the law allows lenders to calculate LTV. You shouldn't have
to refinance to get rid of the PMI, but your current lender
isn't champing at the bit to help you drop the policy. Most
homeowners can do a reasonable job of estimating their home's
appraised value. Divide the loan balance by the appraised
value to find the LTV.
Example: LB/AV = LTV $90,000/$119,000
= 75.6 percent
You will pay for the costs of a professional
appraisal so if the LTV you calculated is still in the 80s
you may want to wait before requesting PMI cancellation.
You also need to be current in your payments and have a
strong payment history to request cancellation. See this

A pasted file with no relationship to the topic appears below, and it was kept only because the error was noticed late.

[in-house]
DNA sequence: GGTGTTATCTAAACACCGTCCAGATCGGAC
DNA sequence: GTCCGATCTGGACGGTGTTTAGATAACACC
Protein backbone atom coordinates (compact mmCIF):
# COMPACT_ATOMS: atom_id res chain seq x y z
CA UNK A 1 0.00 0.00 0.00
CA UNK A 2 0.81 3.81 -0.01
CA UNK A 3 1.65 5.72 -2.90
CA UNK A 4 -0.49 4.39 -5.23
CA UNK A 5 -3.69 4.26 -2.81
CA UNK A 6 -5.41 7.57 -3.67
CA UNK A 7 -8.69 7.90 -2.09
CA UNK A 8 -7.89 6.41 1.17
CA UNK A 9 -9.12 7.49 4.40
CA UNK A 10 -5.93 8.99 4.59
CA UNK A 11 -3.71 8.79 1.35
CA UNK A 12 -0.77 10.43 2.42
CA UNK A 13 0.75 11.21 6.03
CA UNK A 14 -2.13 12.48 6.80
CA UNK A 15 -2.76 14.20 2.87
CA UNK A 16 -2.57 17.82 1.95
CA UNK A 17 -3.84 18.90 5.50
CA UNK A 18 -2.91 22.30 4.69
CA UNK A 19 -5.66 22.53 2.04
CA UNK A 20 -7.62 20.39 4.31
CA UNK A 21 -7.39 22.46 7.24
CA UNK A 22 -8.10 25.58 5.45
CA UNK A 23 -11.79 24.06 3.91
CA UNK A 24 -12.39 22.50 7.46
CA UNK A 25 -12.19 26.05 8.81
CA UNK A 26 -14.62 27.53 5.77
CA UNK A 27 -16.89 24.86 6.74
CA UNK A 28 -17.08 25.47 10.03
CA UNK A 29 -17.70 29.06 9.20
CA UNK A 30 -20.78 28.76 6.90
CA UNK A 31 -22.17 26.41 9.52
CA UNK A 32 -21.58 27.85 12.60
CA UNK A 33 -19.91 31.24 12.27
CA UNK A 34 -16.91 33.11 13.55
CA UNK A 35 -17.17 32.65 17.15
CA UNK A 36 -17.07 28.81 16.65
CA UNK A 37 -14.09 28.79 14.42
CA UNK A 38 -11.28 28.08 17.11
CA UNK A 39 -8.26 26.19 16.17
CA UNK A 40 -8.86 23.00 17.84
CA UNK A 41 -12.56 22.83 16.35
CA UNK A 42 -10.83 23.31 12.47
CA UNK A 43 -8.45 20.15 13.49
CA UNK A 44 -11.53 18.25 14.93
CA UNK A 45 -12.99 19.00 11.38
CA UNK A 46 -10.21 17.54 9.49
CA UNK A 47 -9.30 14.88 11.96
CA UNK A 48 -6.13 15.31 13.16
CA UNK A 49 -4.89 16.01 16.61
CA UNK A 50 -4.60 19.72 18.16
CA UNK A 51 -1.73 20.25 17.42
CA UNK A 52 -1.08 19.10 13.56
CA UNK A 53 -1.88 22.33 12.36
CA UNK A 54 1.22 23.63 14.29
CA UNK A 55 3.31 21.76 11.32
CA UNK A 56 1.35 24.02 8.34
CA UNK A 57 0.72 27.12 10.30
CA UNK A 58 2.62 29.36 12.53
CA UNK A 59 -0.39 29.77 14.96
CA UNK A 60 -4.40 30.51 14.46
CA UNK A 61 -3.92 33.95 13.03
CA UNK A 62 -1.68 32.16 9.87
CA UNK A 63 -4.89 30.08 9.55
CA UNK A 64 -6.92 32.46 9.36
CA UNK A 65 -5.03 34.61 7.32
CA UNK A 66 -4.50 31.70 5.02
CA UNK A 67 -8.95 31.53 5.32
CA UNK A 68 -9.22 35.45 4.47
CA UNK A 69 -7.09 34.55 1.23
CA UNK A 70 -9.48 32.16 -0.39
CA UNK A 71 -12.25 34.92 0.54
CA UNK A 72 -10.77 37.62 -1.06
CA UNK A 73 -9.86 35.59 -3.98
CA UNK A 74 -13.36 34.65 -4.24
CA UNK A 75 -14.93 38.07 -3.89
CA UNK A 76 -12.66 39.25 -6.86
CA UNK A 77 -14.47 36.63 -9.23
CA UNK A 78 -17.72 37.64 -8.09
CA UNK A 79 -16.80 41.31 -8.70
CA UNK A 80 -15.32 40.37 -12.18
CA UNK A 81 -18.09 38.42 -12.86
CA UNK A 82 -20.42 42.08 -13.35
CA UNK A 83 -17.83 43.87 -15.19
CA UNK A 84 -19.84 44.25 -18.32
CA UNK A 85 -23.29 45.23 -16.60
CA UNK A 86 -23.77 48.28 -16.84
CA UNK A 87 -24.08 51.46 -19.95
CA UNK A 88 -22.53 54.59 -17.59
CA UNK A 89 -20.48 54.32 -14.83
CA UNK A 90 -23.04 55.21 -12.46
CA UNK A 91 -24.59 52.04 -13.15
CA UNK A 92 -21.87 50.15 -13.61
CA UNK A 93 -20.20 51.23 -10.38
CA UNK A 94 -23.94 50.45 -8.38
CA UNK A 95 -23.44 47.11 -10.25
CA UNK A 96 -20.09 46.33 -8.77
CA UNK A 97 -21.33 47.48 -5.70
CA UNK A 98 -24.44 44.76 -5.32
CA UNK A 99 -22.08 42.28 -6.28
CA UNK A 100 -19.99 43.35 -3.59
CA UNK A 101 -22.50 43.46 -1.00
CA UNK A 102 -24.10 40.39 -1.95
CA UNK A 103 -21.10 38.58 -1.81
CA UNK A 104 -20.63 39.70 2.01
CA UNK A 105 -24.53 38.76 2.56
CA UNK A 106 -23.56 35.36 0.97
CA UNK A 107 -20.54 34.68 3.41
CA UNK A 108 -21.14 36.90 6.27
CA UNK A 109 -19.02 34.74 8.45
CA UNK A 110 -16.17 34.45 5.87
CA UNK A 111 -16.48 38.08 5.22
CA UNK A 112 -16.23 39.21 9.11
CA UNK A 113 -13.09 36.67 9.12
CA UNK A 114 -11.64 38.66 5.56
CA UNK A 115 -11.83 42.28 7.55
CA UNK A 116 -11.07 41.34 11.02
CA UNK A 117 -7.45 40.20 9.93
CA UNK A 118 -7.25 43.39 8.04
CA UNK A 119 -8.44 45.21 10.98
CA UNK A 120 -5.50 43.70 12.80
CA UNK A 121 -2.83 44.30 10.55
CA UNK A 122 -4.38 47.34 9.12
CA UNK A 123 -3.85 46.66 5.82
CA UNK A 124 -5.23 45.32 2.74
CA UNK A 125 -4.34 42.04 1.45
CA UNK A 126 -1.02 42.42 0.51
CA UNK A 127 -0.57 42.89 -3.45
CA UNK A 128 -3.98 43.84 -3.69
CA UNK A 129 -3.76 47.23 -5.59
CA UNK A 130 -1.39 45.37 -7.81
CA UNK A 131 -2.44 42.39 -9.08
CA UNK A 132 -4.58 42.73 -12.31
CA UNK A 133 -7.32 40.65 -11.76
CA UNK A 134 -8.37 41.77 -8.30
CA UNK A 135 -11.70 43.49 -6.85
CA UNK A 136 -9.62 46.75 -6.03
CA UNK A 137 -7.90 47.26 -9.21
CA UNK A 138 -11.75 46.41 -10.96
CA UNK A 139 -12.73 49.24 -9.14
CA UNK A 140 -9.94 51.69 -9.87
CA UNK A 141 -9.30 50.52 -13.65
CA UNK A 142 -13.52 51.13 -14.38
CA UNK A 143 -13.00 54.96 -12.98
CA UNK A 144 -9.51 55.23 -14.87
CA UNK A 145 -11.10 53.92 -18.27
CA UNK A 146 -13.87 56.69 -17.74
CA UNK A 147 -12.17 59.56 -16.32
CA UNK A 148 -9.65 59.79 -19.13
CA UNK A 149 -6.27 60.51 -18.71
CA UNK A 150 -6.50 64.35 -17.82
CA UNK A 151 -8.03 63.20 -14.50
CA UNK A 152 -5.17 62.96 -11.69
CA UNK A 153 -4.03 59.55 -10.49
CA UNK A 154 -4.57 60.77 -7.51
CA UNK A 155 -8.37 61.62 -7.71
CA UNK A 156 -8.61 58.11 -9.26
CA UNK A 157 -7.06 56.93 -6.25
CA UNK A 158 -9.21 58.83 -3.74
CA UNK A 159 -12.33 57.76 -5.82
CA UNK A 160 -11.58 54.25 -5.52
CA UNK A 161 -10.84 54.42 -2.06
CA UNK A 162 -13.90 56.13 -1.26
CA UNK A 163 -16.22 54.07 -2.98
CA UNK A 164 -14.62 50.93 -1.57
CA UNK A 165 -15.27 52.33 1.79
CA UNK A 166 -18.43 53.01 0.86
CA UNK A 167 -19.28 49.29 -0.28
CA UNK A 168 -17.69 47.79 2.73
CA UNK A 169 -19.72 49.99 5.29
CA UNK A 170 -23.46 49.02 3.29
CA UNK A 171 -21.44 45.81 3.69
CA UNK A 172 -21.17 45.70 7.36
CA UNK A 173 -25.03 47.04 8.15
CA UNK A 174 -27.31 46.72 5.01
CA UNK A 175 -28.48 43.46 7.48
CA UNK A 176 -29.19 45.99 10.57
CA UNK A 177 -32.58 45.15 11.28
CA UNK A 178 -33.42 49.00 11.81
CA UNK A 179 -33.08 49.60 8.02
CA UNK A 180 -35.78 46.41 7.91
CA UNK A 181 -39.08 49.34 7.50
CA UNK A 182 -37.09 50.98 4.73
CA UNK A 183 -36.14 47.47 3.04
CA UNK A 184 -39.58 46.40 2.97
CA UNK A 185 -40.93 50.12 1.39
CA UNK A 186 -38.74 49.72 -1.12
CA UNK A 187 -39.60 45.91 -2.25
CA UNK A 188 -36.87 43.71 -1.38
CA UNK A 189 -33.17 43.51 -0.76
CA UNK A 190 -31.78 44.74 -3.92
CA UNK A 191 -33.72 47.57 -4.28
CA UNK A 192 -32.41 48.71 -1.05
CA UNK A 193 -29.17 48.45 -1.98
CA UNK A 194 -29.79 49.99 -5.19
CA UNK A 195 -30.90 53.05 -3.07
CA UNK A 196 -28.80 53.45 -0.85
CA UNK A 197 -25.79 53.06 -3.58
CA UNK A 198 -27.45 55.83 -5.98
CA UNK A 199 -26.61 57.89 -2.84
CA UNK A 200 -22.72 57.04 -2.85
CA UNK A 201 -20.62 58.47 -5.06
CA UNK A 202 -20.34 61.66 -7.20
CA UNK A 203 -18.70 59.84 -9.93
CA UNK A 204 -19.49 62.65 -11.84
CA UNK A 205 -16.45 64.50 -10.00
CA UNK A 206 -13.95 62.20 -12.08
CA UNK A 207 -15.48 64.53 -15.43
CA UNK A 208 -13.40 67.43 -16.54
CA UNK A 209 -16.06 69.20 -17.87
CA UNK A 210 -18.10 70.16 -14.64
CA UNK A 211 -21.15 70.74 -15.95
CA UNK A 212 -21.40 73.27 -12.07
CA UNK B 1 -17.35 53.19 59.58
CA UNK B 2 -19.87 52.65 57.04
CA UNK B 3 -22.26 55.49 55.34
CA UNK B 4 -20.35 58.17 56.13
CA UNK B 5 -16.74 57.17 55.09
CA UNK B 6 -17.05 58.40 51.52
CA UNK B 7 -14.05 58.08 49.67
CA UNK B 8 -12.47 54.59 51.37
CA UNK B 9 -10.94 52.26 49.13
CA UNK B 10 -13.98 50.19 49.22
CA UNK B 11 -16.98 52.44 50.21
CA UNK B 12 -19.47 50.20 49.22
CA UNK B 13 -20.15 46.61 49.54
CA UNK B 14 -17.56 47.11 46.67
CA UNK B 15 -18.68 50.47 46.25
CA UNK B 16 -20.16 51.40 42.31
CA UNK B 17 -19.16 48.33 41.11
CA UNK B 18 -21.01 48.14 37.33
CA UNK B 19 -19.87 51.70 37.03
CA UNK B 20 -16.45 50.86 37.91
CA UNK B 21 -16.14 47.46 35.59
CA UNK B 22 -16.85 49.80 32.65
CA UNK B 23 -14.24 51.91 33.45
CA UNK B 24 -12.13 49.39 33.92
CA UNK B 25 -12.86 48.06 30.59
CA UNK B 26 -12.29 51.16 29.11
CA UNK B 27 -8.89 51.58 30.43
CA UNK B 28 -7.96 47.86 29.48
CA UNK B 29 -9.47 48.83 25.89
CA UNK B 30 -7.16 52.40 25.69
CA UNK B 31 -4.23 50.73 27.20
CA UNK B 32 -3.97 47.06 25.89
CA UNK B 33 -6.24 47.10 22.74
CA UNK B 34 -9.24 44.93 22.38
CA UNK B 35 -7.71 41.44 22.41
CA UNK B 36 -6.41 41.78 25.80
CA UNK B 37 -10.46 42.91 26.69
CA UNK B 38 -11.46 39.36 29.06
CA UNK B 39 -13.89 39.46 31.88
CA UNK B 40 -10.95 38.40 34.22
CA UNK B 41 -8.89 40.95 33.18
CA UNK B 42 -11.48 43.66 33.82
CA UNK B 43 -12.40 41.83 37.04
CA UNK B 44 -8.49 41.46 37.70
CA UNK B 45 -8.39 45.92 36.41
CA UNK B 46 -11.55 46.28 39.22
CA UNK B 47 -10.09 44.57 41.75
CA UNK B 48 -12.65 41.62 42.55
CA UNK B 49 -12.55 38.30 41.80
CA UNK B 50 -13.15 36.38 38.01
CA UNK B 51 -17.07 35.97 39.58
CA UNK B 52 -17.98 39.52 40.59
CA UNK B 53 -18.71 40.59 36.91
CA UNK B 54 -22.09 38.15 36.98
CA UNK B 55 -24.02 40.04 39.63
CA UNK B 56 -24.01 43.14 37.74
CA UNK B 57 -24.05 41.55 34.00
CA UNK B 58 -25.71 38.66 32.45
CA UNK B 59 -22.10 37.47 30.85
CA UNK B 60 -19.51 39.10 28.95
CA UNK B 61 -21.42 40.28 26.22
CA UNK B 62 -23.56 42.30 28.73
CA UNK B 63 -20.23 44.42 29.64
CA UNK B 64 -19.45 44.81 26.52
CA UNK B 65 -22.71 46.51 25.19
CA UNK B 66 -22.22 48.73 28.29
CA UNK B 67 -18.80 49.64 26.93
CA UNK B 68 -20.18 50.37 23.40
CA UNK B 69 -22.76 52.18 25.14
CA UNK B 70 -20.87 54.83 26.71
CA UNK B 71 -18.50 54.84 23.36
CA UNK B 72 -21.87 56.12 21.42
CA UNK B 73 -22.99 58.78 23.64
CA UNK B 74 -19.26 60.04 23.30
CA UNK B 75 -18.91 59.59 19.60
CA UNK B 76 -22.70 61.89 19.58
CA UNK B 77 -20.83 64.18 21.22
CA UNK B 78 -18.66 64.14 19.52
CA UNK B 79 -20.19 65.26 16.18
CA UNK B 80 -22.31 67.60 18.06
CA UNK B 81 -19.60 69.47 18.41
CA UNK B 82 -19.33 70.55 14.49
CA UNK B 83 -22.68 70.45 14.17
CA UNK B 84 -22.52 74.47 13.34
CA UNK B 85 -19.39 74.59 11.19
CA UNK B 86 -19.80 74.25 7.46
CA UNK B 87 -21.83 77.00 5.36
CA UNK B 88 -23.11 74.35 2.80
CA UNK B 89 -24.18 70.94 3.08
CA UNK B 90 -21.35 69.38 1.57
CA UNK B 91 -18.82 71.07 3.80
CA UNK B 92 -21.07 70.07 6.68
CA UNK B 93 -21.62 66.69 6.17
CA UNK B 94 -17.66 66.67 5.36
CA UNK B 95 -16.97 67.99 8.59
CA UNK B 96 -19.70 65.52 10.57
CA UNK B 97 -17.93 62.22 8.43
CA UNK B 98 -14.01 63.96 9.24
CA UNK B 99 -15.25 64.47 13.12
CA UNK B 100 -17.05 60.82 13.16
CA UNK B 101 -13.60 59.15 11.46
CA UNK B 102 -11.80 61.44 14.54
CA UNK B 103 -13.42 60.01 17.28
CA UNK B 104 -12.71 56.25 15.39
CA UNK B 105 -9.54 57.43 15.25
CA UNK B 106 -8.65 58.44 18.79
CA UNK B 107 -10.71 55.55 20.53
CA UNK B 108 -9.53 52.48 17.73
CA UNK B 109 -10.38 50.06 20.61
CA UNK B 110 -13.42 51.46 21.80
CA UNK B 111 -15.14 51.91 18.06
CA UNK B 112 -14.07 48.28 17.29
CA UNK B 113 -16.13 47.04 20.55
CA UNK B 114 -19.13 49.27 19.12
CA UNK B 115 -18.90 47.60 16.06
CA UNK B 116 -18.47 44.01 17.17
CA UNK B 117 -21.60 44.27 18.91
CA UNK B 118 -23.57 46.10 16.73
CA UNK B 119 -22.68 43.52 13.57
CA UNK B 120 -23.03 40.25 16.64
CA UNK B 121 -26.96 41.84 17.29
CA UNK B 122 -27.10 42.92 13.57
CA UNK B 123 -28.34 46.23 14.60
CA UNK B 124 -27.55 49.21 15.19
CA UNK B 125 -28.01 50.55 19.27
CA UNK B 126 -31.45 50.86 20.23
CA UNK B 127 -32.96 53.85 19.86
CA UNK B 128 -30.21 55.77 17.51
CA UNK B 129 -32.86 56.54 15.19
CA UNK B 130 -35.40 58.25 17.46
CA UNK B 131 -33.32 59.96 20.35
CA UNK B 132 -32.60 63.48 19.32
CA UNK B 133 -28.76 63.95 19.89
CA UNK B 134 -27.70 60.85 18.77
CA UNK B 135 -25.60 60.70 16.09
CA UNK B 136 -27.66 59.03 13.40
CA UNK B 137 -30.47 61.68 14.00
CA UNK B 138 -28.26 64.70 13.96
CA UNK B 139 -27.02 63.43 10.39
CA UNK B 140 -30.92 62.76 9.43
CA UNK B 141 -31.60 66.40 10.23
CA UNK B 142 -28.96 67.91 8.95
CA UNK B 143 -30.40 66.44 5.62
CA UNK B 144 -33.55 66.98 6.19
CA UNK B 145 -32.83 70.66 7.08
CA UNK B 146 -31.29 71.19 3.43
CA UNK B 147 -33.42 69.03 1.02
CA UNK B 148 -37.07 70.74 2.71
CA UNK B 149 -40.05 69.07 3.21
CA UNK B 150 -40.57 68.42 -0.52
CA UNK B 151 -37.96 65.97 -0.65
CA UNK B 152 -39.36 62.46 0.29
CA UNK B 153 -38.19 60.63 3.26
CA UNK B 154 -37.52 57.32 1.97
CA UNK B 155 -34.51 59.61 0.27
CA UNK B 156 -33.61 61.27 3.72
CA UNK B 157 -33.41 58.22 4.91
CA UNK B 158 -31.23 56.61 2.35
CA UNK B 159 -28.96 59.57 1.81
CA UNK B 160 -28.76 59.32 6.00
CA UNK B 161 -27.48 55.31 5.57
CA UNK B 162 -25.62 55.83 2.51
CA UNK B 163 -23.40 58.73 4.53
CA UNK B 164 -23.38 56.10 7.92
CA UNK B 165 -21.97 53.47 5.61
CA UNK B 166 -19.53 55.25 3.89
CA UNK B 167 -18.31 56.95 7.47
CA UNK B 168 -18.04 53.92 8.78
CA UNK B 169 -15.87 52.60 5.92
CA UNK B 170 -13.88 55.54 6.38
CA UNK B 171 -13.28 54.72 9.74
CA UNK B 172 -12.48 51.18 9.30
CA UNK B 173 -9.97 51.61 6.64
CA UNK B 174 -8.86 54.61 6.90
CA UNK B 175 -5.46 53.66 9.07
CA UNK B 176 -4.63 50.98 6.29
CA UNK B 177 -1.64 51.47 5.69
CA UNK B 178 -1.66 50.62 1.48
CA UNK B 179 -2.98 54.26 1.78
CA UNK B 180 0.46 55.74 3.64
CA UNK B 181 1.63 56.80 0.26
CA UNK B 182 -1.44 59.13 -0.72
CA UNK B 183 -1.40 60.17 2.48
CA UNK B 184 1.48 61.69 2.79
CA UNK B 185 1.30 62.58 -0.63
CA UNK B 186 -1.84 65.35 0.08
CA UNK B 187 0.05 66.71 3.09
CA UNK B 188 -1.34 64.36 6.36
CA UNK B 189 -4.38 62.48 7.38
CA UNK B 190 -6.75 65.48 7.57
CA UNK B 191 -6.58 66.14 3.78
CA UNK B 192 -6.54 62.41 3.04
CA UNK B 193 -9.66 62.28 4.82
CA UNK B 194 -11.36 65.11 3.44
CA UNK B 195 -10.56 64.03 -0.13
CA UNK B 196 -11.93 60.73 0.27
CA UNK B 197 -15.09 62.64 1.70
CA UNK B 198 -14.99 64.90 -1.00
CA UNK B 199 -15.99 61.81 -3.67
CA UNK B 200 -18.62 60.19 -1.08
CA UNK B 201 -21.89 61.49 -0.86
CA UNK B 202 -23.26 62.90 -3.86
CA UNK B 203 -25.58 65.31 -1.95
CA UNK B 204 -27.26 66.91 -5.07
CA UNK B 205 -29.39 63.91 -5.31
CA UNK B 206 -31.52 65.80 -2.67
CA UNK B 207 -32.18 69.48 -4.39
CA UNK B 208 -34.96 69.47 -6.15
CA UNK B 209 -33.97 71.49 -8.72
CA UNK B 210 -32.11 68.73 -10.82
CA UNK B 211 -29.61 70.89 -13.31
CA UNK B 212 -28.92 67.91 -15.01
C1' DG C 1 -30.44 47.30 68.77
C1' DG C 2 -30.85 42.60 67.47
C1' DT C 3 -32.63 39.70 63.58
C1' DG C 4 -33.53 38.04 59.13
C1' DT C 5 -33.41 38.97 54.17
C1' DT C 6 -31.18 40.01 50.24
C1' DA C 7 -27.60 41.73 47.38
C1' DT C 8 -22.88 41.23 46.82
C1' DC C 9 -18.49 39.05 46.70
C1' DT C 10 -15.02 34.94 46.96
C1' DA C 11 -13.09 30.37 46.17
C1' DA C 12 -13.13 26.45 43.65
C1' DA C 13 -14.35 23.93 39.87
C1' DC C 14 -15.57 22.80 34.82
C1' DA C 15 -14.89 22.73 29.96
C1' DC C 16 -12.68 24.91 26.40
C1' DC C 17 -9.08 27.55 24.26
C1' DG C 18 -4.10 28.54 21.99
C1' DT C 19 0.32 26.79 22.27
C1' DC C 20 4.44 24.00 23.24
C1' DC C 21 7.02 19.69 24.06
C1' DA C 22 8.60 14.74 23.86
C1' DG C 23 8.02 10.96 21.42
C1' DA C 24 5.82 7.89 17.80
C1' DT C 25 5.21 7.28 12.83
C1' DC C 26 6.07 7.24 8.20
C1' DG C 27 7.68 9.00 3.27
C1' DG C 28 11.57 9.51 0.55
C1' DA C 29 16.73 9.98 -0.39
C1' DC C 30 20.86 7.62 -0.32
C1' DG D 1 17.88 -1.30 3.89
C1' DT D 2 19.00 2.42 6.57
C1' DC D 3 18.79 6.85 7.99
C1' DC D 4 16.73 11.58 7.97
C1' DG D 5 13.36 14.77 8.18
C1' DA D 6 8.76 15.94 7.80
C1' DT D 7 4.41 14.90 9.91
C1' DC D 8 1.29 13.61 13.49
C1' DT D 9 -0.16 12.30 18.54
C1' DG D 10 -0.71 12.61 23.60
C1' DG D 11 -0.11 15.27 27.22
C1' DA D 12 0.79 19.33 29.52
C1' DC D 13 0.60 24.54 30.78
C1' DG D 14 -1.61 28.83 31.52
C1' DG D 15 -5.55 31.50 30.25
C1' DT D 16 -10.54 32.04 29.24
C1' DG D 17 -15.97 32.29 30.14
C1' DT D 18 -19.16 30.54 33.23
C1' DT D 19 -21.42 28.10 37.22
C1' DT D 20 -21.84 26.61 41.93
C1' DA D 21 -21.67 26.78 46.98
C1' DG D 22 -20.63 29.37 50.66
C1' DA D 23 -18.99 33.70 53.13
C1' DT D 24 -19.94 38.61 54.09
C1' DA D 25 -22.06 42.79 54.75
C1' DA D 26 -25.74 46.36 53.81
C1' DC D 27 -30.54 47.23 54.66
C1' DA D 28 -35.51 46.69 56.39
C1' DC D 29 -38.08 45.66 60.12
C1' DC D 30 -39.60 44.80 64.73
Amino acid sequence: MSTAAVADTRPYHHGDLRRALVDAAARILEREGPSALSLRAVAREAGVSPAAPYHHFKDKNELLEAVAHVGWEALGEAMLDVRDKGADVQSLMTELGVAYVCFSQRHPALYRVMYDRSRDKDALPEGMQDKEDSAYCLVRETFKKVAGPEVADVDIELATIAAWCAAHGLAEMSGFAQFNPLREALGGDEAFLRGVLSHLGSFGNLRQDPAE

for additional information.
If you have an FHA or VA loan, this
advice won't work for you since government-insured FHA and
VA loans require mortgage insurance for the life of the
9. Plan for your
children's college education.
My daughter thinks she wants to
be a Florida Gator. She could make a worse choice, as any
Gator would tell you. As a Nittany Lion, I can think of
a better choice. (Please, no e-mails from avid college football
fans.) Regardless of her choice, college
savings plans have come a long way from plain vanilla
state-sponsored pre-paid tuition plans. What's available
in your state is just a click
10. Invest some
human capital in your community.
We all want to live in a great
community. Volunteering in your community will help you
reach that goal.
Don't know where to go? Click here.
11. Allow for some spontaneous consumption.
There's more to life than bills
and work. Put together a list of things you've always wanted
to do. Then do one or two of the legal ones and see how